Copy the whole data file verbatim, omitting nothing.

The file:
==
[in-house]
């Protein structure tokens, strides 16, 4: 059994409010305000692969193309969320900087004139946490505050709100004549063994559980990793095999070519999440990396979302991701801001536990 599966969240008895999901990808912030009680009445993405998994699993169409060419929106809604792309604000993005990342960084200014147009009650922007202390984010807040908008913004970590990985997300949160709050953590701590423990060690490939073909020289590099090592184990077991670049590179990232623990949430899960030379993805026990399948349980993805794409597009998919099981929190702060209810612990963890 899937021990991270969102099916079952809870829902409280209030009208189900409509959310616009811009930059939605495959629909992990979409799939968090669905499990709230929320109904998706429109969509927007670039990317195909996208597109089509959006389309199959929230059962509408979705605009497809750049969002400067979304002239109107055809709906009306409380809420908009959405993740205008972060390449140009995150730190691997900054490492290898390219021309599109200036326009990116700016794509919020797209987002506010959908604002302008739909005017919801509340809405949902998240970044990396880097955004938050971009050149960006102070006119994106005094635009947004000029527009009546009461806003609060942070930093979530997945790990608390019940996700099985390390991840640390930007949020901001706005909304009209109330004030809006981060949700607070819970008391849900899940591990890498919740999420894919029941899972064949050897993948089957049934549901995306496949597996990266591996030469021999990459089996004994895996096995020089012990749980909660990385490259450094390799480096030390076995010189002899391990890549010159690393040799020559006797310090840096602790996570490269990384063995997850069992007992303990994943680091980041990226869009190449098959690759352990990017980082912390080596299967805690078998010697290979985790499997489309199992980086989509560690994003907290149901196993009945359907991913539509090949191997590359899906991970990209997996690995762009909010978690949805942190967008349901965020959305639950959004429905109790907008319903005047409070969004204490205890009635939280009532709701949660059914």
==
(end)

[in-house]
């Protein structure tokens, strides 16, 4: 059994409010305000692969193309969320900087004139946490505050709100004549063994559980990793095999070519999440990396979302991701801001536990 599966969240008895999901990808912030009680009445993405998994699993169409060419929106809604792309604000993005990342960084200014147009009650922007202390984010807040908008913004970590990985997300949160709050953590701590423990060690490939073909020289590099090592184990077991670049590179990232623990949430899960030379993805026990399948349980993805794409597009998919099981929190702060209810612990963890 899937021990991270969102099916079952809870829902409280209030009208189900409509959310616009811009930059939605495959629909992990979409799939968090669905499990709230929320109904998706429109969509927007670039990317195909996208597109089509959006389309199959929230059962509408979705605009497809750049969002400067979304002239109107055809709906009306409380809420908009959405993740205008972060390449140009995150730190691997900054490492290898390219021309599109200036326009990116700016794509919020797209987002506010959908604002302008739909005017919801509340809405949902998240970044990396880097955004938050971009050149960006102070006119994106005094635009947004000029527009009546009461806003609060942070930093979530997945790990608390019940996700099985390390991840640390930007949020901001706005909304009209109330004030809006981060949700607070819970008391849900899940591990890498919740999420894919029941899972064949050897993948089957049934549901995306496949597996990266591996030469021999990459089996004994895996096995020089012990749980909660990385490259450094390799480096030390076995010189002899391990890549010159690393040799020559006797310090840096602790996570490269990384063995997850069992007992303990994943680091980041990226869009190449098959690759352990990017980082912390080596299967805690078998010697290979985790499997489309199992980086989509560690994003907290149901196993009945359907991913539509090949191997590359899906991970990209997996690995762009909010978690949805942190967008349901965020959305639950959004429905109790907008319903005047409070969004204490205890009635939280009532709701949660059914």